Into their place stepped free competition, accompanied by a social and political constitution adapted to it, and by the economic and political sway of the bourgeois class. But ``free competition'' was never more than an aspiration of bourgeois society, which constantly experienced the capitalists' intrinsic preference for monopoly. Bourgeois property exemplified the concept of monopoly, denying at the level of practical arrangements the dogma of freedom bourgeois law inconsistently proclaimed. As, in the new digital society, creators establish genuinely free forms of economic activity, the dogma of bourgeois property comes into active conflict with the dogma of bourgeois freedom. Protecting the ownership of ideas requires the suppression of free technology, which means the suppression of free speech. The power of the State is employed to prohibit free creation. Scientists, artists, engineers and students are prevented from creating or sharing knowledge, on the ground that their ideas imperil the owners' property in the system of cultural production and distribution. It is in the courts of the owners that the creators find their class identity most clearly, and it is there, accordingly, that the conflict begins.
But the law of bourgeois property is not a magic amulet against the consequences of bourgeois technology: the broom of the sorcerer's apprentice will keep sweeping, and the water continues to rise. It is in the domain of technology that the defeat of ownership finally occurs, as the new modes of production and distribution burst the fetters of the outmoded law.
All the preceding classes that got the upper hand, sought to fortify their already acquired status by subjecting society at large to their conditions of appropriation. Knowledge workers cannot become masters of the productive forces of society, except by abolishing their own previous mode of appropriation, and thereby also every other previous mode of appropriation. Theirs is the revolutionary dedication to freedom: to the abolition of the ownership of ideas, to the free circulation of knowledge, and the restoration of culture as the symbolic commons that all human beings share.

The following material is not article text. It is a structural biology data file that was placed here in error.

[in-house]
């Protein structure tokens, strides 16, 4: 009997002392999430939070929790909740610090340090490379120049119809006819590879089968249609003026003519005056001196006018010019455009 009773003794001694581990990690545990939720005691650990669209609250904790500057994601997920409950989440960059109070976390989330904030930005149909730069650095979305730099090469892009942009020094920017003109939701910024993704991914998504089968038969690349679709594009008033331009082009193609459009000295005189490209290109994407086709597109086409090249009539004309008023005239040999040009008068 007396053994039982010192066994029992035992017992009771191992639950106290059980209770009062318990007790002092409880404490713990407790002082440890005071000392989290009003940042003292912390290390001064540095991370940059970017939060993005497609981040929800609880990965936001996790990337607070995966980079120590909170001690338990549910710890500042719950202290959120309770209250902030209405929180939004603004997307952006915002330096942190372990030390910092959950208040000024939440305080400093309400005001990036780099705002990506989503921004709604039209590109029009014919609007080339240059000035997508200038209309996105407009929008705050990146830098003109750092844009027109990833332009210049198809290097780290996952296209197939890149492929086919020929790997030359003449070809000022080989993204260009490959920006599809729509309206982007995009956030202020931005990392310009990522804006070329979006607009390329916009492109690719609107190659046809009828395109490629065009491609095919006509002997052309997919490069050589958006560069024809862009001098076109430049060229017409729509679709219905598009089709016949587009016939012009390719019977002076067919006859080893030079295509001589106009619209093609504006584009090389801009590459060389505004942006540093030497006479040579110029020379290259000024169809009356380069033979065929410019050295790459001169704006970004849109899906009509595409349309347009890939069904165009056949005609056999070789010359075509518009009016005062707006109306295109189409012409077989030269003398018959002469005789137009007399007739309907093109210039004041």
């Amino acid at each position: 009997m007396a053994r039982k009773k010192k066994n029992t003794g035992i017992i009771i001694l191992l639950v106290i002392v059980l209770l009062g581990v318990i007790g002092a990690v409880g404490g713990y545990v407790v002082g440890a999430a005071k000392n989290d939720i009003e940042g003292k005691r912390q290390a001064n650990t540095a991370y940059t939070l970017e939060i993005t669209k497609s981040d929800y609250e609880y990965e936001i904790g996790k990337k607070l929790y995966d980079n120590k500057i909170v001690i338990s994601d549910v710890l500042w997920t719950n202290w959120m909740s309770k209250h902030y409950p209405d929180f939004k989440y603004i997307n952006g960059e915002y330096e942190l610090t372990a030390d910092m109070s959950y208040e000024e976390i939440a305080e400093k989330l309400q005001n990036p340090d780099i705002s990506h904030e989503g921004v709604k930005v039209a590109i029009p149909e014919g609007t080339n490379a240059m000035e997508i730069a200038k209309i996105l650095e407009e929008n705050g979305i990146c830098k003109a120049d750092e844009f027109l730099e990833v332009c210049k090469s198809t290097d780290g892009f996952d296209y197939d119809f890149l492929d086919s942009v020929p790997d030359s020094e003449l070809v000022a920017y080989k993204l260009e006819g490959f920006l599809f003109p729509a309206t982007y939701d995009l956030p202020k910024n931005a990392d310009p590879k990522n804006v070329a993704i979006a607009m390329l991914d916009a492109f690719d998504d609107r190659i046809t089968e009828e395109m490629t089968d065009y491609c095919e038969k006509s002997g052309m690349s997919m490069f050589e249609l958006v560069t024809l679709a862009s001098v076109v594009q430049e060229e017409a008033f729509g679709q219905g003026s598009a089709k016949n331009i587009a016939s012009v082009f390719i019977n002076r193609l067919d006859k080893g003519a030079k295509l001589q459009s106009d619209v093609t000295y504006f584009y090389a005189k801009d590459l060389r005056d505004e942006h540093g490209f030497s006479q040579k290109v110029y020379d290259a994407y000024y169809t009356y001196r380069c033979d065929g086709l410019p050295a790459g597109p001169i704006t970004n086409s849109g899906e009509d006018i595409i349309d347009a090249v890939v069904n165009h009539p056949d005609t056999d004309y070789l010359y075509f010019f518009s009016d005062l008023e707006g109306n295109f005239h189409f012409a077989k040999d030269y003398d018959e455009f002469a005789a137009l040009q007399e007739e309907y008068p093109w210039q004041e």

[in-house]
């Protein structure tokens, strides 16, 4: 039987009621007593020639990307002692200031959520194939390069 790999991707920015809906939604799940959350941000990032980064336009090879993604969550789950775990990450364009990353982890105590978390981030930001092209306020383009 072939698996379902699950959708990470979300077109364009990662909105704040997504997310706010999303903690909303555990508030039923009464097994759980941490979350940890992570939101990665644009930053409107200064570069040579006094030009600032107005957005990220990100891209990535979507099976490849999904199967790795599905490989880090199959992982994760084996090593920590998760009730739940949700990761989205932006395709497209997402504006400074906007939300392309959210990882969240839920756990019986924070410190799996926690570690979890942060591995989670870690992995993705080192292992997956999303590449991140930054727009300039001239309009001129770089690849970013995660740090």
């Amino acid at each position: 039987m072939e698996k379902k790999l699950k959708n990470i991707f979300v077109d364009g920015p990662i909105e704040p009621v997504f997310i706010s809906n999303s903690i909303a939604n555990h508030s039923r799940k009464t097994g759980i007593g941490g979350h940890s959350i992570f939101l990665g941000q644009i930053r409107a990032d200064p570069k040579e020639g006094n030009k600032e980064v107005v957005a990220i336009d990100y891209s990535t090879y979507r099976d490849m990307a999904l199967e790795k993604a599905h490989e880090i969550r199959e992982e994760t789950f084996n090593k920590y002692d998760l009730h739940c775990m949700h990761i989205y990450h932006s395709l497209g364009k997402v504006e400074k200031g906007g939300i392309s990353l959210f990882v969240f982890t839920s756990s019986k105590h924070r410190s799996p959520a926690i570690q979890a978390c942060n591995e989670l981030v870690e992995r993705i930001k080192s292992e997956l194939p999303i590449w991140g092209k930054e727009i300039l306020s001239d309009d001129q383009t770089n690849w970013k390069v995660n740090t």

To the owners of culture, we say: You are horrified at our intending to do away with private property in ideas. But in your existing society, private property is already done away with for nine-tenths of the population. What they create is immediately appropriated by their employers, who claim the fruit of their intellect through the law of patent, copyright, trade secret and other forms of ``intellectual property.'' Their birthright in the electromagnetic spectrum, which can allow all people to communicate with and learn from one another, freely, at almost inexhaustible capacity for nominal cost, has been taken from them by the bourgeoisie, and is returned to them as articles of consumption--broadcast culture, and telecommunications services--for which they pay dearly. Their creativity finds no outlet: their music, their art, their storytelling is drowned out by the commodities of capitalist culture, amplified by all the power of the oligopoly of ``broadcasting,'' before which they are supposed to remain passive, consuming rather than creating. In short, the property you lament is the proceeds of theft: its existence for the few is solely due to its non-existence in the hands of everyone else. You reproach us, therefore, with intending to do away with a form of property, the necessary condition for whose existence is the non-existence of any such property for the immense majority of society.